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15 December 2010

Muay Thai

6th December 2010

Why would I go to a kickboxing match in Bangkok when I’ve never been remotely interested in going to a boxing match in England? In part I suppose the oriental martial arts have a lot more “cool” attached to them than good ol’ Marquess of Queensbury rules. I like martial arts films (in moderation). I could also claim some interest because it is the national sport of Thailand. Then again, I’ve never sought out a baseball match in the States. So it’s probably just a case of succumbing to something you’re meant to do as a visitor in Bangkok.

Bangkok certainly isn’t a city for just wandering the streets admiring the historic architecture and green spaces – there’s precious few of either that I can see. So you

need to find things to do. It has a bunch of key attractions, and we dutifully went to look at the Grand Palace, Wat Phra Kaeo and Wat Pho today. Dutiful because I just know that the main tourist draws of the capital city are never going to be my favourite memories of any country.

These grand temples and palaces all turn out to be impressive architectural concoctions, lavishly covered in a thousand bright colours and encrustations of golden bling. But if colour and bling are part of the national Thai character, as the guidebooks imply, then why are all the secular, residential and commercial buildings in Thailand every bit as drab as an industrial estate in Swindon?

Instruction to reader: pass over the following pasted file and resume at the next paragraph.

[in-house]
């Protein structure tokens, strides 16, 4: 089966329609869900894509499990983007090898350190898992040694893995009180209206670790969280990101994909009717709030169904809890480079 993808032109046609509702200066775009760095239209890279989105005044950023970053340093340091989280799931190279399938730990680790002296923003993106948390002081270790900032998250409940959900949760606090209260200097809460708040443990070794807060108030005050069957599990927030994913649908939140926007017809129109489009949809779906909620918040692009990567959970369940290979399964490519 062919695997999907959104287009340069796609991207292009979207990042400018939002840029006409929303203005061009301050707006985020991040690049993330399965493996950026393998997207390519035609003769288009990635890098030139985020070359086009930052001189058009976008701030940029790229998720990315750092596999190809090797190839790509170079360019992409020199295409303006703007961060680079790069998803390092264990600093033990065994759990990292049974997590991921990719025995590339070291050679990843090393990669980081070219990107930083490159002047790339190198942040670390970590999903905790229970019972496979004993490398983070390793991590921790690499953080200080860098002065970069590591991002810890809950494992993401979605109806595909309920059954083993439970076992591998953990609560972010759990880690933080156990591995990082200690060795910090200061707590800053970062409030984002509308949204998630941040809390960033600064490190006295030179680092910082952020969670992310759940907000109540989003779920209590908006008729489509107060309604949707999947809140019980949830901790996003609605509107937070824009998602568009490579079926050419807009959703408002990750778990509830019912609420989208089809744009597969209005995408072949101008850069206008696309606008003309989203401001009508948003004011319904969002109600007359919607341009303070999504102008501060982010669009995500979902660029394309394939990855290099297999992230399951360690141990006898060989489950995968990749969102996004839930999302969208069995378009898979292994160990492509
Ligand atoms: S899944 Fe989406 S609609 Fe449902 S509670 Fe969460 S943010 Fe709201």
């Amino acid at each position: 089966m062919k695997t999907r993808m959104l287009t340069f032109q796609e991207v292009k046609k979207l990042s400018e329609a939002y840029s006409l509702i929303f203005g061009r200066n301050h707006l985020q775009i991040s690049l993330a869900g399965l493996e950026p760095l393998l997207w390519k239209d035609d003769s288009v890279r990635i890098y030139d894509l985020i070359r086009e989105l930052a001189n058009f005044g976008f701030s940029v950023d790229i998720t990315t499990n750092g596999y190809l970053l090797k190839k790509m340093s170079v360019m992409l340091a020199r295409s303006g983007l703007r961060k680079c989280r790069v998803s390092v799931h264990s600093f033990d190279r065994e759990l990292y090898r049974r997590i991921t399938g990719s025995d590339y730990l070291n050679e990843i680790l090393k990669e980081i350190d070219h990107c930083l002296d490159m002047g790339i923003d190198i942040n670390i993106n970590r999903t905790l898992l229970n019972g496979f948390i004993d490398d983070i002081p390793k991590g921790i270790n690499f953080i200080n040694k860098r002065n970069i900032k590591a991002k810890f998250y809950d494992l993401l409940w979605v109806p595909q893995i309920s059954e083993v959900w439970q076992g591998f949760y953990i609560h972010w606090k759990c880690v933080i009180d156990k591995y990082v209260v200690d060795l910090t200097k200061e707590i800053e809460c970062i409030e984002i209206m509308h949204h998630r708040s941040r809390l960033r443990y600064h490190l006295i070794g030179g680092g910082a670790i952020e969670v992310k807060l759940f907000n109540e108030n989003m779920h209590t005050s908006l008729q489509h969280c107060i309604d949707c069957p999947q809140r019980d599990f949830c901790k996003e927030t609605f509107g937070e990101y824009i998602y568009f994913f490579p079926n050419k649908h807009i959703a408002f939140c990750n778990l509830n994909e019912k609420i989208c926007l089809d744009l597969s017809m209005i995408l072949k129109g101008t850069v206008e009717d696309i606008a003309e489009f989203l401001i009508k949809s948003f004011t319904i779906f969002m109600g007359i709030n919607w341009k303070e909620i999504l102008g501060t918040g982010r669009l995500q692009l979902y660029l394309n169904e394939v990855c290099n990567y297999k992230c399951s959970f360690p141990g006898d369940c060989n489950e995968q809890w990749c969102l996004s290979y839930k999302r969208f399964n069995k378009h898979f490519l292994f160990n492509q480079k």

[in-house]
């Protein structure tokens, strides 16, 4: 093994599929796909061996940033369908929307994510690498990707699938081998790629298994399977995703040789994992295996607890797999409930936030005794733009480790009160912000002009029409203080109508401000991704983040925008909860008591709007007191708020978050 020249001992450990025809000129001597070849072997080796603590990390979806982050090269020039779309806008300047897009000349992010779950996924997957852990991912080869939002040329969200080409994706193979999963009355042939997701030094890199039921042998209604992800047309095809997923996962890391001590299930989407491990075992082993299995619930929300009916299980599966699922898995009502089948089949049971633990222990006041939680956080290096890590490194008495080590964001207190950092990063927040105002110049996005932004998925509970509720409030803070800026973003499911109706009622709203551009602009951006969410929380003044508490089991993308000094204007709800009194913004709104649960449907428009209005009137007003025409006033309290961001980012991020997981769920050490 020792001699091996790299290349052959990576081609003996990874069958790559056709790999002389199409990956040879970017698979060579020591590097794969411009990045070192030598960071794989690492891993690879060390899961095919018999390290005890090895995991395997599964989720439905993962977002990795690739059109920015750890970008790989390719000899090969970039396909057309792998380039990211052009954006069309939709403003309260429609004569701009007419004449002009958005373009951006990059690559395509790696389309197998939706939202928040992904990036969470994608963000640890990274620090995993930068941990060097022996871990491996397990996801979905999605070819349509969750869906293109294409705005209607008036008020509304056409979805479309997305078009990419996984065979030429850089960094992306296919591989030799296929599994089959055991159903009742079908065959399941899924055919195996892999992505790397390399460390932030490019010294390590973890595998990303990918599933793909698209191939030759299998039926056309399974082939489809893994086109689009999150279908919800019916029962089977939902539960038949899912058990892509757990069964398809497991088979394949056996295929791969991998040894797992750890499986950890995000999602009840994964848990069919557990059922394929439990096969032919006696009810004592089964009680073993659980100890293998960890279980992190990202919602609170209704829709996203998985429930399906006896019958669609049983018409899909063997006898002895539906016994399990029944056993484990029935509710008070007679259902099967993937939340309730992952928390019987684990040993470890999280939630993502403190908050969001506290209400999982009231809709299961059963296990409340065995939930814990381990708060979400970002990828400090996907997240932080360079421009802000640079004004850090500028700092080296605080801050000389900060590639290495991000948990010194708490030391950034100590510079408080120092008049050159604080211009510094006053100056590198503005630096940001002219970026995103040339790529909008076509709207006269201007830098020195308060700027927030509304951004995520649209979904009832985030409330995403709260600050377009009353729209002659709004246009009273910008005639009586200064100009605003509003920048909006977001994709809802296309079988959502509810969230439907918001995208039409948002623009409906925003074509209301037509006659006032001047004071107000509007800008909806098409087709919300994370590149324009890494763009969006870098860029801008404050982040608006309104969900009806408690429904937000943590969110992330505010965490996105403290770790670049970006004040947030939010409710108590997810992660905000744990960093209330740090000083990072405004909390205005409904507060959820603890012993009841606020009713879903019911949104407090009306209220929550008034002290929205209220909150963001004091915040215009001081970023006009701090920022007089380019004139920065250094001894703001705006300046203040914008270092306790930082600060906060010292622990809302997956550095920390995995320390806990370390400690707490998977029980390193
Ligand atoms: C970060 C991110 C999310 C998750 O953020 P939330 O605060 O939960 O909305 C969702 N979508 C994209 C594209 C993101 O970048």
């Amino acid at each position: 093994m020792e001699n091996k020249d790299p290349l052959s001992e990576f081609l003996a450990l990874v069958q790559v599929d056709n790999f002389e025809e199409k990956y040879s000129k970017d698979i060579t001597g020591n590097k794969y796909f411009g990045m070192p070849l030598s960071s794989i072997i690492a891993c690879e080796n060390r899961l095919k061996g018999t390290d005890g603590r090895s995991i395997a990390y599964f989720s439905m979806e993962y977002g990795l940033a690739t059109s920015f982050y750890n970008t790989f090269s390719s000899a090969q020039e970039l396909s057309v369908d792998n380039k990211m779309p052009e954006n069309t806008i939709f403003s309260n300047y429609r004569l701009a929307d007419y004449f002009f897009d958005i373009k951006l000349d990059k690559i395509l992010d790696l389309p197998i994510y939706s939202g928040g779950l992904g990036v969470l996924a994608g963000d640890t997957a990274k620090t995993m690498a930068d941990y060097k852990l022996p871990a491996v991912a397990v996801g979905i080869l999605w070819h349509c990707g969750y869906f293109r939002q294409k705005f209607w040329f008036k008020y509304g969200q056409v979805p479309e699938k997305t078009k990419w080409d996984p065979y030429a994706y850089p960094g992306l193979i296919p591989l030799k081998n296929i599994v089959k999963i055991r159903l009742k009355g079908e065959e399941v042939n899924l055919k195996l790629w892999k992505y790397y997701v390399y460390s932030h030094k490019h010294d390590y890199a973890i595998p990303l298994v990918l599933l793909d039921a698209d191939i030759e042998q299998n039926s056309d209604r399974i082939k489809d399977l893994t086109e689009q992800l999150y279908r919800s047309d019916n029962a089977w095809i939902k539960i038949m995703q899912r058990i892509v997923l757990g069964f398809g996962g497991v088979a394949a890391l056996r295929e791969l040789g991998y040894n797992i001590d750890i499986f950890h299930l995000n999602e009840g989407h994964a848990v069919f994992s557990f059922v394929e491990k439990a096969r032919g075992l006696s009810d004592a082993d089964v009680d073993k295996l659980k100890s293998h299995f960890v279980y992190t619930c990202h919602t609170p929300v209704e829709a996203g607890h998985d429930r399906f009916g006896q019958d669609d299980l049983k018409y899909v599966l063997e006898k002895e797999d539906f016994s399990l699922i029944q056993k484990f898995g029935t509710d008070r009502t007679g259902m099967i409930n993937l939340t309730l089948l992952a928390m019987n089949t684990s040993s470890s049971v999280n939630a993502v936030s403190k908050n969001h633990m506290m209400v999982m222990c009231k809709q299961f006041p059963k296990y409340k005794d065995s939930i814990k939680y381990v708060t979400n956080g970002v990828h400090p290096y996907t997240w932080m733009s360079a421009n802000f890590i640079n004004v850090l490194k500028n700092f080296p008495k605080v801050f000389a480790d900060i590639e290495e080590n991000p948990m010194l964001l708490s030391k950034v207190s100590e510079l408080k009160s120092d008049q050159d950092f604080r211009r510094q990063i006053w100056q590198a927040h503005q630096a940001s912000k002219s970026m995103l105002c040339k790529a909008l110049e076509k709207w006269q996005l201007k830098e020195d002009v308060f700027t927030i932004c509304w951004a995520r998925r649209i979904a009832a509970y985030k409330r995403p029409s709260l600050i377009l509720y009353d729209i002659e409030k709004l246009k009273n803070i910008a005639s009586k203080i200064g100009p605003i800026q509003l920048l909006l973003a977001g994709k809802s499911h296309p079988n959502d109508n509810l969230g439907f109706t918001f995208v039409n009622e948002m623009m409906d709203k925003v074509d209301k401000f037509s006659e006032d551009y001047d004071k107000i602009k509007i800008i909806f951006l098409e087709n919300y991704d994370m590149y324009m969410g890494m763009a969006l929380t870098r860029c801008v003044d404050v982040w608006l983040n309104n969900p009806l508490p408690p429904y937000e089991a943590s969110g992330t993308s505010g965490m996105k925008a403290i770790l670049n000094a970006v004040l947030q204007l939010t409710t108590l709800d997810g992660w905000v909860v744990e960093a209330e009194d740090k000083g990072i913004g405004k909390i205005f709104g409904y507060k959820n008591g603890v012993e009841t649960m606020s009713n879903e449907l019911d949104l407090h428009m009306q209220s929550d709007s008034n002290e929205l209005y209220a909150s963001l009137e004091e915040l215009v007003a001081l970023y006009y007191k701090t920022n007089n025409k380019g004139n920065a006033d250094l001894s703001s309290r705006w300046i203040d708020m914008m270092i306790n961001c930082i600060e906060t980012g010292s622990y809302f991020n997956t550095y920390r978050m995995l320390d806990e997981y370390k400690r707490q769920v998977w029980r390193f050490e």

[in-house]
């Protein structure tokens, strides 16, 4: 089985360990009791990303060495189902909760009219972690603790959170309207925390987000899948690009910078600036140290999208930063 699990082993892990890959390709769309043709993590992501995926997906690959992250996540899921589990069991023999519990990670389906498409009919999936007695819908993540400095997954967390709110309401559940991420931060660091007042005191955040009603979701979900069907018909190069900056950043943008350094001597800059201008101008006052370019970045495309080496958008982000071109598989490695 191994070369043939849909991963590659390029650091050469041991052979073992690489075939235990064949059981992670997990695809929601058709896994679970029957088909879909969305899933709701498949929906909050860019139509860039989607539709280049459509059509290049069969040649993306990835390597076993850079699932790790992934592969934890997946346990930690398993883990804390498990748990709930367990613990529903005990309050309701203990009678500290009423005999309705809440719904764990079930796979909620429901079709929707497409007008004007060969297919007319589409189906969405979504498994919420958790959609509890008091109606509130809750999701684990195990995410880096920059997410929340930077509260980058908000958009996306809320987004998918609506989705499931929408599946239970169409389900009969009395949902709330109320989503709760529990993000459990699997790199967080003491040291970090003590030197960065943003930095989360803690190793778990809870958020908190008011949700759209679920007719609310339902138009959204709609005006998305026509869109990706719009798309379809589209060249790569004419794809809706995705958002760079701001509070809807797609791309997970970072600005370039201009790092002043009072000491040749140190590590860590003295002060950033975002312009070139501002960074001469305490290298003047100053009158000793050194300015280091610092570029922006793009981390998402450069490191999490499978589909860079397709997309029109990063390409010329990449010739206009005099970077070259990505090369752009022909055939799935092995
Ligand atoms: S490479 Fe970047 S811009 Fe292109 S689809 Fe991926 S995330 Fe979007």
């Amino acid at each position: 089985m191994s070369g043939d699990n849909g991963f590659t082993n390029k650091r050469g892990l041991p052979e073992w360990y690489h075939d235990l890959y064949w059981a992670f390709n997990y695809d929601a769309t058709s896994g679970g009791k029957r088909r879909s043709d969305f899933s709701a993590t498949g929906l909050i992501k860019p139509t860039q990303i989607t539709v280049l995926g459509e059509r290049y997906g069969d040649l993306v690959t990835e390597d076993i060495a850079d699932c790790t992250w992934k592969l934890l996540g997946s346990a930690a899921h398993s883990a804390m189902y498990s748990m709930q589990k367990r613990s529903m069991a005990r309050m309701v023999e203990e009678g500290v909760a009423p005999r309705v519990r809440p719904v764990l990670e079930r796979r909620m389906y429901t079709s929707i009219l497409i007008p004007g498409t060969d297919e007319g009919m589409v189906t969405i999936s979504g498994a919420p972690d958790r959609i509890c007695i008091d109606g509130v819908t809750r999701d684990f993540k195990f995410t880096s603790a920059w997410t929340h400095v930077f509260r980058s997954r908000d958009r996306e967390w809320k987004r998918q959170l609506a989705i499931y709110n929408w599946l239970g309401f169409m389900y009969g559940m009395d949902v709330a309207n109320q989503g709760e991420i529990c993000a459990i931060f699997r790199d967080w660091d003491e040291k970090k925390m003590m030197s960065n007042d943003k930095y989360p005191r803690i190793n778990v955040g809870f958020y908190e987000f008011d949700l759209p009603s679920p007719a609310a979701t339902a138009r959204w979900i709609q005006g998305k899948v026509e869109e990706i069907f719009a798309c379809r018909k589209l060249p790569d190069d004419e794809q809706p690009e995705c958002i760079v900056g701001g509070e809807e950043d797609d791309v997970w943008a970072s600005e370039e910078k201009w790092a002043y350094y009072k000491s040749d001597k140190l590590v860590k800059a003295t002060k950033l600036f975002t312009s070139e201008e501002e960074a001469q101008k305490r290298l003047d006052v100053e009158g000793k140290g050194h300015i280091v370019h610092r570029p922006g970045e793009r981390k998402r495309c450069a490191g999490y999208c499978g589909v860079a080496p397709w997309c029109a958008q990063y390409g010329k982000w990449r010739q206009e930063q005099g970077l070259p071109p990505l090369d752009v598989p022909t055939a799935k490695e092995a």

The muay thai fight has a natural rhythm, almost a formula. Before the fight begins the pugilists dance, to get in with the spirits of the ring and to out-psyche their opponent. Yes, dance. The first two rounds of the match still seem touched with this dance, as they feel each other out with lots of feints, blocks and flashy kicks, all to the bobbing rhythm of the wailing music that makes a background to the battle. Only in the last three rounds does ballet give way to brutality, the main aim being to get into a good clinch with the opponent where you can deliver many crashing knees to his midriff unblocked while preventing him getting many back at you. After five rounds, the ringside judges deliver the tally and the verdict. Only in one bout did we see a knock-out, or whatever the correct term is for taking far too many knees to the gut, so that you fall to the floor in agony and have to be stretchered off with probable cracked ribs.

This bout left an impression. There were lots of other impressions too. The age and size of some of the competitors, who seemed like shrimps next to their trainers and couldn’t have been even sixteen. The enthusiastic yelling of onlookers, some of them coming right down to ringside to offer vehement advice and magic smelling salts to their chosen fighter. The grubby concrete statium, exactly what I expected a boxing stadium to be. The good atmosphere and obvious enjoyment of fans and fighters alike.

So I’ve signed up for a two week muay thai course at a gym in Bangkok, starting tomorrow.

Perhaps not. But I will say that the evening spent watching muay thai has left me with more lasting impressions than the day spent touring palaces and temples.

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